In 1828 George Kurtz left New York City as the mate of the ship LEEDS on its last voyage as an American packet ship. Kurtz, born in Philadelphia in 1803, had received his seaman’s protection certificate in the port of New York in January of the previous year. The LEEDS had been a Liverpool packet from 1823 until 1828, beginning her career about 5 years after the commencement of the American packet trade. Packet ships were vessels that sailed on a regular schedule, whether they had a full cargo hold and passenger contingent or not.
According to Robert G. Albion in his book Square Riggers on Schedule about the packet trade, the LEEDS lasted only 6 years in packet service after some unusual happenings over the years. Early in her career she was grounded in the Mersey River at Liverpool and only survived because she was so strongly built. Another episode had her Captain discharged for trying to smuggle contraband in a bale of hay. Her final indignity was suffered on Christmas Eve of 1828, soon after she became a London packet. She ran aground in the Thames and was “bilged” according to the Shipping and Commercial List and New York Price Current for February 14, 1829. The March 11 issue of the same paper noted that Captain Sprague had to sell her after the vessel was condemned on January 21st.
The image above is taken from the inside cover of a book from the LEEDS’ ship’s library. The penmanship belongs to our friend George Kurtz who must have rescued the book the day before the vessel was condemned. There are two unusual things about the image. The first being Kurtz’ use of the word “police” after the phrase “lost on the Thames.” The second is the unusual ship’s stamp on the right hand side. This coat of arms, if you will, of the ship says “Packet Ship Leeds New York and L’pool.” In addition to the triumvirate of owls shown, the shield seems to bear the image of some form of livestock (cow or pig) being carried by a bird of some sort.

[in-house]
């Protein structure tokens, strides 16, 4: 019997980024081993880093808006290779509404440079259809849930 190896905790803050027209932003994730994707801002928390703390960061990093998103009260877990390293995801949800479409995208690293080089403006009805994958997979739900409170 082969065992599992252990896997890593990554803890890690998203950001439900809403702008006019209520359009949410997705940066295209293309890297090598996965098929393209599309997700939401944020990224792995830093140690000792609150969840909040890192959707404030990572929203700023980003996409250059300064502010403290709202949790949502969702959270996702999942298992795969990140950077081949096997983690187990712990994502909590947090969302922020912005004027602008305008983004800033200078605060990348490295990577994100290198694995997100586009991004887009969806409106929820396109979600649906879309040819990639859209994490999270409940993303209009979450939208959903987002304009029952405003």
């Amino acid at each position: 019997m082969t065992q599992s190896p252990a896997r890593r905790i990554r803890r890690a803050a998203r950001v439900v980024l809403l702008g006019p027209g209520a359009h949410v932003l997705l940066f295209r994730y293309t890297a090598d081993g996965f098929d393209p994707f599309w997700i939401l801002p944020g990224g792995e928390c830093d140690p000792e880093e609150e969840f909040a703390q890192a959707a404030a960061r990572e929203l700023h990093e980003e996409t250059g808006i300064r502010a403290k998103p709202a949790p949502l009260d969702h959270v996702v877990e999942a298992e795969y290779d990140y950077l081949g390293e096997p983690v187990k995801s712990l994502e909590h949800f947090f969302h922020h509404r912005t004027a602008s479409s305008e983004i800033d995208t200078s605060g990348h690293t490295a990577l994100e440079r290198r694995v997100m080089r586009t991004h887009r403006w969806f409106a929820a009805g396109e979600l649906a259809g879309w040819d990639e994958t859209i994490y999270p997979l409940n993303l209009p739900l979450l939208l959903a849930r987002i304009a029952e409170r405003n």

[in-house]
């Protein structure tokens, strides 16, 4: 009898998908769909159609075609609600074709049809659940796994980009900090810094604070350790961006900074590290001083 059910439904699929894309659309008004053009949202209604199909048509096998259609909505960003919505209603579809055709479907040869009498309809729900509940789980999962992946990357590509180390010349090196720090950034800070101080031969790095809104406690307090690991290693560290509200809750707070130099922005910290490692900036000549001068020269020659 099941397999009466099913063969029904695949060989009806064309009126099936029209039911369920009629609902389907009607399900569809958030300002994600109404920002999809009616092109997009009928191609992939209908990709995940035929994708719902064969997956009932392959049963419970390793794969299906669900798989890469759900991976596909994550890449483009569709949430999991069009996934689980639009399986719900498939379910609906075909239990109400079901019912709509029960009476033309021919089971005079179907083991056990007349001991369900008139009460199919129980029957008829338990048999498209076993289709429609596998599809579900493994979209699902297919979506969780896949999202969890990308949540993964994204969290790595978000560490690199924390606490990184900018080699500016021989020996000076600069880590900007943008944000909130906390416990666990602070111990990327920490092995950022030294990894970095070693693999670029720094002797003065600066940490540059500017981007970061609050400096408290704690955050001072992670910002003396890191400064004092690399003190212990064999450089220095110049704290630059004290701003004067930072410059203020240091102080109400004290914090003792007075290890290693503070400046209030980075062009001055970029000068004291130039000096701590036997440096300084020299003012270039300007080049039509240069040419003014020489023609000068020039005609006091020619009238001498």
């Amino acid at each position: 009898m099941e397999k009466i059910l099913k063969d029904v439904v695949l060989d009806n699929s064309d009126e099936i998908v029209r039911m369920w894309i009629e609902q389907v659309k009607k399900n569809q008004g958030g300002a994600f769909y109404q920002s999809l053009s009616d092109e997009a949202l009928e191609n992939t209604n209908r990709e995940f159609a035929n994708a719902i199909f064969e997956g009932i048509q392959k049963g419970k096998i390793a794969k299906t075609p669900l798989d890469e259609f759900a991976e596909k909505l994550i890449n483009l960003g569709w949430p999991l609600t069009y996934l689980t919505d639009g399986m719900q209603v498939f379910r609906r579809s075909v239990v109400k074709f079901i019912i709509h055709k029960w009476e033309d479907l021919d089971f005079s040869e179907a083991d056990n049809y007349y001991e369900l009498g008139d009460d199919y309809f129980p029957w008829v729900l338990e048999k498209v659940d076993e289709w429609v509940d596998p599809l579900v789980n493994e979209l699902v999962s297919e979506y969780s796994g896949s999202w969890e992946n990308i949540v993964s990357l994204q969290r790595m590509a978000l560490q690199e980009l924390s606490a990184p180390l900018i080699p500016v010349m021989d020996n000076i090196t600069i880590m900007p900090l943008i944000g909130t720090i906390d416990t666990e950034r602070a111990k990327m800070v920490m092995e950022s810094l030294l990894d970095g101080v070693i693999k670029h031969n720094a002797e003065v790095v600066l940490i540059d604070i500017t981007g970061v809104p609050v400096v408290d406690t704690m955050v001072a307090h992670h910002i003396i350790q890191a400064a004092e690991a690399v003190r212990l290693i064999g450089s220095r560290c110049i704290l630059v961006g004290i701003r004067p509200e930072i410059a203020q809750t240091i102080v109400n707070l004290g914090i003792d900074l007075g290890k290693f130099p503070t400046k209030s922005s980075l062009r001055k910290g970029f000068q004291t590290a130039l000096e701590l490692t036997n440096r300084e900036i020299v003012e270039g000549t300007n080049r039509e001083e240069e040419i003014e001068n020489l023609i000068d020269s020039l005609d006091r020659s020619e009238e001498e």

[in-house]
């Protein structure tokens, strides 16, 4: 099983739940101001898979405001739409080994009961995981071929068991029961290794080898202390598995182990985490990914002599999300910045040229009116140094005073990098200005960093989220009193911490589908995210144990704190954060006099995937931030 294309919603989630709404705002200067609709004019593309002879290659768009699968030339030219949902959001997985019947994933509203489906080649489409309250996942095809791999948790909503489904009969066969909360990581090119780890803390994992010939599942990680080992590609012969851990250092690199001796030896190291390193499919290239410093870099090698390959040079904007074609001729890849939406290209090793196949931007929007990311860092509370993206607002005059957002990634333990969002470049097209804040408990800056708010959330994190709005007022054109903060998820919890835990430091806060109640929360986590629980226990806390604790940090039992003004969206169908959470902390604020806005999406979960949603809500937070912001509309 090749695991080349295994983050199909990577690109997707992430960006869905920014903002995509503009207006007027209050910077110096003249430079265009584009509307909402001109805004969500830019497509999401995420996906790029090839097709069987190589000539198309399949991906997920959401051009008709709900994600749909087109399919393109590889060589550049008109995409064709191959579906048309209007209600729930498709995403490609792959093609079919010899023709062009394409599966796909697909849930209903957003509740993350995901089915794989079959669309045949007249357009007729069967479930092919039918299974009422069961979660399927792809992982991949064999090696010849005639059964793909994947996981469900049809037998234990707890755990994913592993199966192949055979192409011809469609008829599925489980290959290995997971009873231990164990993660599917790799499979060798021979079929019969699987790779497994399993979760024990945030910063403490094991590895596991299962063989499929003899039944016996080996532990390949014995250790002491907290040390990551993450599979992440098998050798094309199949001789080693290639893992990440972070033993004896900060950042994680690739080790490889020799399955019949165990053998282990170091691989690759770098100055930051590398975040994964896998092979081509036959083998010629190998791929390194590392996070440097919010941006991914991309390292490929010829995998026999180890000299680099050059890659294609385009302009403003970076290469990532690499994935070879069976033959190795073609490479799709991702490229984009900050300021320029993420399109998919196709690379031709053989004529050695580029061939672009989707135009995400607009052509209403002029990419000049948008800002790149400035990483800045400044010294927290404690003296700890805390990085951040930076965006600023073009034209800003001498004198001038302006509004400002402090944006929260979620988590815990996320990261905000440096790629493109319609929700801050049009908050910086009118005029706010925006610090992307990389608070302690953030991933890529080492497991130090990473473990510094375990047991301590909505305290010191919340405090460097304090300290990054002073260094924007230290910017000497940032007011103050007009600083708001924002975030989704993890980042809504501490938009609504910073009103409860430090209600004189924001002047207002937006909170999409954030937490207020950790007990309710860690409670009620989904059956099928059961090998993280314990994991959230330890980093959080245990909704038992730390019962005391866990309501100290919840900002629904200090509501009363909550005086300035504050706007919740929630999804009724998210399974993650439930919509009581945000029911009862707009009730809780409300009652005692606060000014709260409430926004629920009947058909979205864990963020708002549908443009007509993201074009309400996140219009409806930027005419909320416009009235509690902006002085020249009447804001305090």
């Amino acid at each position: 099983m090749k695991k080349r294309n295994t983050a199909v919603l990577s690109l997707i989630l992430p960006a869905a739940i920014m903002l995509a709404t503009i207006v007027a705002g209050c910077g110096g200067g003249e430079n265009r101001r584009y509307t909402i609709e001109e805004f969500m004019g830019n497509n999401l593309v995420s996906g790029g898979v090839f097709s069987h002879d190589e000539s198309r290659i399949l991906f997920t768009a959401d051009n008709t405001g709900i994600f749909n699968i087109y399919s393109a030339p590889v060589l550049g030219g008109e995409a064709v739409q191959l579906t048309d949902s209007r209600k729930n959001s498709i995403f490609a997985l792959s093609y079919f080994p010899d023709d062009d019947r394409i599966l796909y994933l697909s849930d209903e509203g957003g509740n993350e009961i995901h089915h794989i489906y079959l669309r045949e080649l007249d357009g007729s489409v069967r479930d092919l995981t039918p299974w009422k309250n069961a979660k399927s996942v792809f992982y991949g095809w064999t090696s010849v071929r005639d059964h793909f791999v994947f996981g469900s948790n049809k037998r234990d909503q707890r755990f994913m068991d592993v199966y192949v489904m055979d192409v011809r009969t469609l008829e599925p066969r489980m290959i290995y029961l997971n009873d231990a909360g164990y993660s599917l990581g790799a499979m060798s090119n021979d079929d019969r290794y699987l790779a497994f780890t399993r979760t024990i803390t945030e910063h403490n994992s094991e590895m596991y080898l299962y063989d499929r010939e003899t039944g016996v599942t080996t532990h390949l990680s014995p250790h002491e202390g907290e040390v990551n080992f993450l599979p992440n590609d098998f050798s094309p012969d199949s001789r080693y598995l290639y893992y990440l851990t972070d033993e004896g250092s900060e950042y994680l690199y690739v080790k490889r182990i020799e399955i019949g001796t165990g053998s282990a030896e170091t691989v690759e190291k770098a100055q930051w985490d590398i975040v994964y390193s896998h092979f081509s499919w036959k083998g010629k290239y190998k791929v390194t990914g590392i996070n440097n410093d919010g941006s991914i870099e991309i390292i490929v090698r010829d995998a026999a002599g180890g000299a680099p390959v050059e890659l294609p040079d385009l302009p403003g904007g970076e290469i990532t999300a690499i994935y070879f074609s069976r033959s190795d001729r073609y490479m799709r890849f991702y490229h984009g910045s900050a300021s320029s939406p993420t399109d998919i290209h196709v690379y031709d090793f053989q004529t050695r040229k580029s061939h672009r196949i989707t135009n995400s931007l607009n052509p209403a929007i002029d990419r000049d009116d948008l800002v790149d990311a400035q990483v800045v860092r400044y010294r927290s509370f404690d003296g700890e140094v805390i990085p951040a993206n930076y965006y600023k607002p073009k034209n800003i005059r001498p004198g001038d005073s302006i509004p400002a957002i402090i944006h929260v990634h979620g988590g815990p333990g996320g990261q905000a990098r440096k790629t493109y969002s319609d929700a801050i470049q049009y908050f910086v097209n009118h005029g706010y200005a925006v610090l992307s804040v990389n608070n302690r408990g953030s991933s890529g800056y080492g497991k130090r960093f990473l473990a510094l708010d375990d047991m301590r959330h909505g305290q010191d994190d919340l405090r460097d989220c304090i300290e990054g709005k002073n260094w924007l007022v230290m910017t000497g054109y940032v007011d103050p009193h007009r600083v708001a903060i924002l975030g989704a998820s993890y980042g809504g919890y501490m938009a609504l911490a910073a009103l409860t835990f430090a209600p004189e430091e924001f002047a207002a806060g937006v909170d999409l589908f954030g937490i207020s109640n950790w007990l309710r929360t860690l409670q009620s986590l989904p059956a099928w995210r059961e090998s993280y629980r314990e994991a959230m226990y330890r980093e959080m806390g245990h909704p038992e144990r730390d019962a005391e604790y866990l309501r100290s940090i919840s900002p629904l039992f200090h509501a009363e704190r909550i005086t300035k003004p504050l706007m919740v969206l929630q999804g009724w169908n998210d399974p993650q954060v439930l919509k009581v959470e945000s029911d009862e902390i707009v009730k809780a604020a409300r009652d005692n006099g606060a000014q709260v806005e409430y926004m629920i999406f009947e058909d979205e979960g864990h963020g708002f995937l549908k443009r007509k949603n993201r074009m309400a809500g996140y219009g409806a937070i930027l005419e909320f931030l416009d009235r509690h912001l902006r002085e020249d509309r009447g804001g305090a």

Captain Benjamin Sprague of Bridgewater, Massachusetts, had been a packet ship captain for about 5 years prior to his losing the LEEDS. He does not appear as a packet captain afterwards. George Kurtz, however, appears at least once as a captain in 1839 aboard the ship OHIO trading between New York and New Orleans. The book that was saved by George is The Percy Anecdotes, by Sholto and Reuben Percy, published in New York in 1822.
The name at the top of the page, James Brown Bach, is a bit of a mystery. He may have been another crew member, but that is unknown at this point. However, it seems likely that he is the James Brown Bach who was born in 1808 and died when he was only 33 years old. His name appears on a passenger list returning to New York from London in October of 1829. His son, James Brown Bach, would go on to be a pioneer in American baseball in forming the Niagara Club in Buffalo, New York, in the mid-1850’s according to the book Base Ball Pioneers, 1850-1870.
The Percy Anecdotes was brought to the G.W. Blunt White Library by one of our many dedicated volunteers.